“Loyalty is tricky. It’s a moving target.”
As the summer wound down from the season’s requisite anchor film blockbusters, there was increasing room for a few independent films that will make their way from the festival circuit to fill the newly vacated screens at your local multiplex. For some it was to attain eligibility for the year-end award season. For others it was a short window to turn a profit from what was conceived more as a work of art. For others it was a chance to become a sleeper hit. And for others yet, an opportunity to deliver a social message on the larger soapbox of the big screens. Blindspotting appears to be on the cusp of all of these things. But perhaps it came a little early for any awards consideration, and at a time where it was still competing with the mega-films of the summer. There’s no doubt that the film attempts to hit us with a message, but it falls just short of that accomplishment. Blindspotting works best as a character study, and it’s in that mode that the film almost approaches compelling.
As the film begins we meet Collin, played by Daveed Digs. He’s been in prison for severely beating a man at a club, and now he’s just days away from probation. His probation will last a year, where he’ll stay at a halfway house, work a job, and attempt to follow some simple rules that he doesn’t quite make. We jump forward, and he’s on his last three days of probation. But his biggest problem getting through them will be his relationship with long-time friend Miles, played by Rafael Casal. Miles hasn’t had the sobering experience of prison and is still too wild to keep Collin out of trouble. But Collin is torn between his loyalty to his close friend and wanting to turn his own life around. It doesn’t help that in the short time he was in prison his neighborhood has begun to fall to gentrification, and he’s starting to feel alienated from his own life. Of course, he spends too much time with Miles. They work as partners for a moving company and spend most of their off hours together. Collin is starting to realize the harm the relationship is doing, but he might not be able to pull himself away before it ruins his second chance.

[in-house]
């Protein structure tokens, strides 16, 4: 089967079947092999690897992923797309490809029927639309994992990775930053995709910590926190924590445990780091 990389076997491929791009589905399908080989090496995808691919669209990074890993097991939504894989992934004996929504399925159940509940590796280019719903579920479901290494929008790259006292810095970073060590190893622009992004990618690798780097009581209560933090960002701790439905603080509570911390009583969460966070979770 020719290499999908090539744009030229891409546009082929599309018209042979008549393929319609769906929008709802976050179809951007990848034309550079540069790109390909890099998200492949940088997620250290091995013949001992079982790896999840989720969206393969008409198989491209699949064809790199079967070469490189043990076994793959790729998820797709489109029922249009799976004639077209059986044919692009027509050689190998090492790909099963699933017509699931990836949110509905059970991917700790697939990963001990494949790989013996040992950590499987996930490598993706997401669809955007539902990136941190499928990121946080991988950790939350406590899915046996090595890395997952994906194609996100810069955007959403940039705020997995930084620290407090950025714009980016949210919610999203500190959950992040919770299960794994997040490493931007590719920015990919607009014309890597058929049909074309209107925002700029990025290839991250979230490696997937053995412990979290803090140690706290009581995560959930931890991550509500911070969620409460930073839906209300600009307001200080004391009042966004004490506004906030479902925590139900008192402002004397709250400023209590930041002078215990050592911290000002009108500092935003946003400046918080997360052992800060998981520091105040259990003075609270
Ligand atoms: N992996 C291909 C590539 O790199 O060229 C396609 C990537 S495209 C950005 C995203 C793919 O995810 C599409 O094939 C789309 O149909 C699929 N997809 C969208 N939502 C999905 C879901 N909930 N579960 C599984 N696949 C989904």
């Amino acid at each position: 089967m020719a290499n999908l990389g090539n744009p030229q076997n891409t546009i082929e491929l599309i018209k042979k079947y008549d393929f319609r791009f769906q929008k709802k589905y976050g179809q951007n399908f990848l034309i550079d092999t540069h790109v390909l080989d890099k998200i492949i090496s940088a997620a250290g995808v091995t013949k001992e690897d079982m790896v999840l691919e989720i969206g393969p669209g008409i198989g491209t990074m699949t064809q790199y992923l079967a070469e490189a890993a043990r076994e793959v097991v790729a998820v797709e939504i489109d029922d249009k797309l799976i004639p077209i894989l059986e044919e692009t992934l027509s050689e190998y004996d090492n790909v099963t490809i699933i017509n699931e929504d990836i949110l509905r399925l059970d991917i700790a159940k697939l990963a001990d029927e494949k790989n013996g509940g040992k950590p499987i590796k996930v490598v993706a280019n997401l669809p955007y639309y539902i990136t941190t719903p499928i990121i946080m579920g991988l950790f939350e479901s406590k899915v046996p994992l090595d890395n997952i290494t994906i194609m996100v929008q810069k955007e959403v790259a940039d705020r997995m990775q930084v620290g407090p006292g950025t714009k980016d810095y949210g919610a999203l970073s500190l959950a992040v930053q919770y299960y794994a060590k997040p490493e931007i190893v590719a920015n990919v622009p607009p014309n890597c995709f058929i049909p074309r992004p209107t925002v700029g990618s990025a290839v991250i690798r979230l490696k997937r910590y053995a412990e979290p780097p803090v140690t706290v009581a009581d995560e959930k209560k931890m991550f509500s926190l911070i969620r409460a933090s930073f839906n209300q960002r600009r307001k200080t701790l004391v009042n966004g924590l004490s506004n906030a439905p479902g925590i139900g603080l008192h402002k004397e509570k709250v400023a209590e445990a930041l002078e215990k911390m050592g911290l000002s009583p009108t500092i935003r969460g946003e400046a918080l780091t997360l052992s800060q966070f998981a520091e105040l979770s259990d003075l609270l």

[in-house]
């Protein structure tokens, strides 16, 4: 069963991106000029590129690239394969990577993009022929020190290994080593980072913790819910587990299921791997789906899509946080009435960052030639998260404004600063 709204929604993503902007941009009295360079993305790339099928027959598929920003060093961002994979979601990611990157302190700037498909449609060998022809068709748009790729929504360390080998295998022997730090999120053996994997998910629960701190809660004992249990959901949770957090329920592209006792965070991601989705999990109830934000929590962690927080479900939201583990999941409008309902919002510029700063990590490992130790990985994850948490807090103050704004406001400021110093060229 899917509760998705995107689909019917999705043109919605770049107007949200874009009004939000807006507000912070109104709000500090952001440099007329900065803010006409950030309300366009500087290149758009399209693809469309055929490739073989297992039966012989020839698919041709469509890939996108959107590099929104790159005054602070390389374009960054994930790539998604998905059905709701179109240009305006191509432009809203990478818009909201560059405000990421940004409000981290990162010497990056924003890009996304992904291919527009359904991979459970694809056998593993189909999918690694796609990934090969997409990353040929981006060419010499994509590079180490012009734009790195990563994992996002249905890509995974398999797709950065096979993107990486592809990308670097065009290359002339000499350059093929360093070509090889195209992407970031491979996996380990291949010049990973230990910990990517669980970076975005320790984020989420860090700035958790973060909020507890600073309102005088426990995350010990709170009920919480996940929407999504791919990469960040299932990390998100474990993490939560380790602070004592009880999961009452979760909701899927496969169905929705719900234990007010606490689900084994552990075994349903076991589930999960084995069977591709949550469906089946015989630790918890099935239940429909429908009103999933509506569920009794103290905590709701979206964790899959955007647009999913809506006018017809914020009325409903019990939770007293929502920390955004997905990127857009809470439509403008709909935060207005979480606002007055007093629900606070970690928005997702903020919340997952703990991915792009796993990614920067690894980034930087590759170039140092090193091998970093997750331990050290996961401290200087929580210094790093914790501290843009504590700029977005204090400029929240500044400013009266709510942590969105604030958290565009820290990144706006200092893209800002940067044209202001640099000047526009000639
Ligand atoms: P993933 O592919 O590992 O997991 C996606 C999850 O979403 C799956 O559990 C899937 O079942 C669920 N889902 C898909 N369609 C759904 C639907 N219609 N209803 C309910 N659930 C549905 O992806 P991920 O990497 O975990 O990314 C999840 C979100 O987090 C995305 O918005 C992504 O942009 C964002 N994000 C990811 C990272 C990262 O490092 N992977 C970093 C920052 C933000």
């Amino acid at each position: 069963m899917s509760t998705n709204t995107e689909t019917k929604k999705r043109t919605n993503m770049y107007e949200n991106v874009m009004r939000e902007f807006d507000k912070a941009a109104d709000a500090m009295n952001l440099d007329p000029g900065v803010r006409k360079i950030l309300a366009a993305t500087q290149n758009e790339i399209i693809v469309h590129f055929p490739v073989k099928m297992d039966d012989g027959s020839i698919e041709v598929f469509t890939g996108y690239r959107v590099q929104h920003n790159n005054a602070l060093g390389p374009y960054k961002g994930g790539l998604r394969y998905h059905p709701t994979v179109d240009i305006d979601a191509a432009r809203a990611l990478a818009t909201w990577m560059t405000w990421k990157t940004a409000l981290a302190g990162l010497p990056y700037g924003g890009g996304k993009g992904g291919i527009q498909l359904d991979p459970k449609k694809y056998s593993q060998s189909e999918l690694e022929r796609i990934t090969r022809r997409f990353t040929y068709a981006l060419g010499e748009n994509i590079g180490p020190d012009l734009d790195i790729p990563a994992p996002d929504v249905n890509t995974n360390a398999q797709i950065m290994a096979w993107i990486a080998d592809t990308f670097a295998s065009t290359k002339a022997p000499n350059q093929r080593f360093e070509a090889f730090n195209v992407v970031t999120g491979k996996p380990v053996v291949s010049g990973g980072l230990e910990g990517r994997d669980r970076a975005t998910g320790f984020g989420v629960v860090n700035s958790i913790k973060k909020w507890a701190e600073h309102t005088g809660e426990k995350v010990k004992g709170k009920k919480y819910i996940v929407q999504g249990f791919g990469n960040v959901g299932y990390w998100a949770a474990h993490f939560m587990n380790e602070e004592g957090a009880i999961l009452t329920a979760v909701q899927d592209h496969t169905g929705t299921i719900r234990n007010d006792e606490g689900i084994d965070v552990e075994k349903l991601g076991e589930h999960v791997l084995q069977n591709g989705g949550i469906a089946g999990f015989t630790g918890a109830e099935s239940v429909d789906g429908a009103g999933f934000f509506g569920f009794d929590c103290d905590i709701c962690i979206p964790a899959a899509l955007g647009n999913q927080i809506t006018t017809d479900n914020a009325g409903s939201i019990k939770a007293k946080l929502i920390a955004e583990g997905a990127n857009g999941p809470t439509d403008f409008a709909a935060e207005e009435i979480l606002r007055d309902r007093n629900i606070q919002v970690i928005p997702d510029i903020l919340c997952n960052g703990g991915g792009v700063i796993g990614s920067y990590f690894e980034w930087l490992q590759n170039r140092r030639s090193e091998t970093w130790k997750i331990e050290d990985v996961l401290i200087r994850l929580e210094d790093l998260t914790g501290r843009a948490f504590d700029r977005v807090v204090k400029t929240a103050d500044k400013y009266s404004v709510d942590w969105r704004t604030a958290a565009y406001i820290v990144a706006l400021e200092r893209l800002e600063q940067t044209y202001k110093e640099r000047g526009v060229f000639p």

All of this is made nearly impossible when Collin has a life-altering experience while driving to his halfway house in the company truck. He’s stopped at a light when he witnesses a cop shoot a running and unarmed black man in the back. The news reports the incident far differently than Collin knows it happened. But he’s scared to get involved because of his own situation. Still, it gives him nightmares and occupies his thoughts to the point of obsession. Obviously, at some point he’ll be forced to confront this demon. What will he do when that day arrives?
Director Carlos Lopez Estrada is quite obviously attempting to drive this character study into a Black Lives Matter awareness project, but he doesn’t take enough bold steps to complete that connection. We never really get too deeply into the facts of the shooting, and beyond his nightmares we never quite see how Collin is processing the information. It’s almost a throwaway scene until a bit of a twist at the end brings it all home. Estrada appears hesitant to commit himself to one kind of a film. Instead he mixes in rather absurd moments and events that make the turn toward a black comedy. It’s his huge dilemma here. He wants to deliver a message, but he’s also wanting to entertain.